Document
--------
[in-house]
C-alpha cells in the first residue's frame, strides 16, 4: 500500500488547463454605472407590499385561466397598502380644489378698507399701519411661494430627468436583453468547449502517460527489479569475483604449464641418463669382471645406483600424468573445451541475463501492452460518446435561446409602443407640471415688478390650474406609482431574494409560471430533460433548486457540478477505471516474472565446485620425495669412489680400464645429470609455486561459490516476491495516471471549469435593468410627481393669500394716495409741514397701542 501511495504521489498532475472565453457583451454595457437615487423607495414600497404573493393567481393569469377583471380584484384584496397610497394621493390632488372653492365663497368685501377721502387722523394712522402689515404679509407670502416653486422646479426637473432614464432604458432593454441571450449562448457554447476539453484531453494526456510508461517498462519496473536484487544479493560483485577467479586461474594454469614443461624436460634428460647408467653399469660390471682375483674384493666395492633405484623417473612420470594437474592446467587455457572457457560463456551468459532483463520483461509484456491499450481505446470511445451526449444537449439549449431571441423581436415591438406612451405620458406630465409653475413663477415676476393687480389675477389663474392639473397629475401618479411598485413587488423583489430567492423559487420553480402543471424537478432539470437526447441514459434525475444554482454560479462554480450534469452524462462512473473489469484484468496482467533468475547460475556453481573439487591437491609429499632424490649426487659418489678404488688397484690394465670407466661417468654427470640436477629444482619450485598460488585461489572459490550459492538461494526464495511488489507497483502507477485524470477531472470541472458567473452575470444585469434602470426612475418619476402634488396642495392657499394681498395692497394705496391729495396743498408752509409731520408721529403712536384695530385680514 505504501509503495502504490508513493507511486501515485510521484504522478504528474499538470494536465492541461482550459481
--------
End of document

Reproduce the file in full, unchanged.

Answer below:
[in-house]
C-alpha cells in the first residue's frame, strides 16, 4: 500500500488547463454605472407590499385561466397598502380644489378698507399701519411661494430627468436583453468547449502517460527489479569475483604449464641418463669382471645406483600424468573445451541475463501492452460518446435561446409602443407640471415688478390650474406609482431574494409560471430533460433548486457540478477505471516474472565446485620425495669412489680400464645429470609455486561459490516476491495516471471549469435593468410627481393669500394716495409741514397701542 501511495504521489498532475472565453457583451454595457437615487423607495414600497404573493393567481393569469377583471380584484384584496397610497394621493390632488372653492365663497368685501377721502387722523394712522402689515404679509407670502416653486422646479426637473432614464432604458432593454441571450449562448457554447476539453484531453494526456510508461517498462519496473536484487544479493560483485577467479586461474594454469614443461624436460634428460647408467653399469660390471682375483674384493666395492633405484623417473612420470594437474592446467587455457572457457560463456551468459532483463520483461509484456491499450481505446470511445451526449444537449439549449431571441423581436415591438406612451405620458406630465409653475413663477415676476393687480389675477389663474392639473397629475401618479411598485413587488423583489430567492423559487420553480402543471424537478432539470437526447441514459434525475444554482454560479462554480450534469452524462462512473473489469484484468496482467533468475547460475556453481573439487591437491609429499632424490649426487659418489678404488688397484690394465670407466661417468654427470640436477629444482619450485598460488585461489572459490550459492538461494526464495511488489507497483502507477485524470477531472470541472458567473452575470444585469434602470426612475418619476402634488396642495392657499394681498395692497394705496391729495396743498408752509409731520408721529403712536384695530385680514 505504501509503495502504490508513493507511486501515485510521484504522478504528474499538470494536465492541461482550459481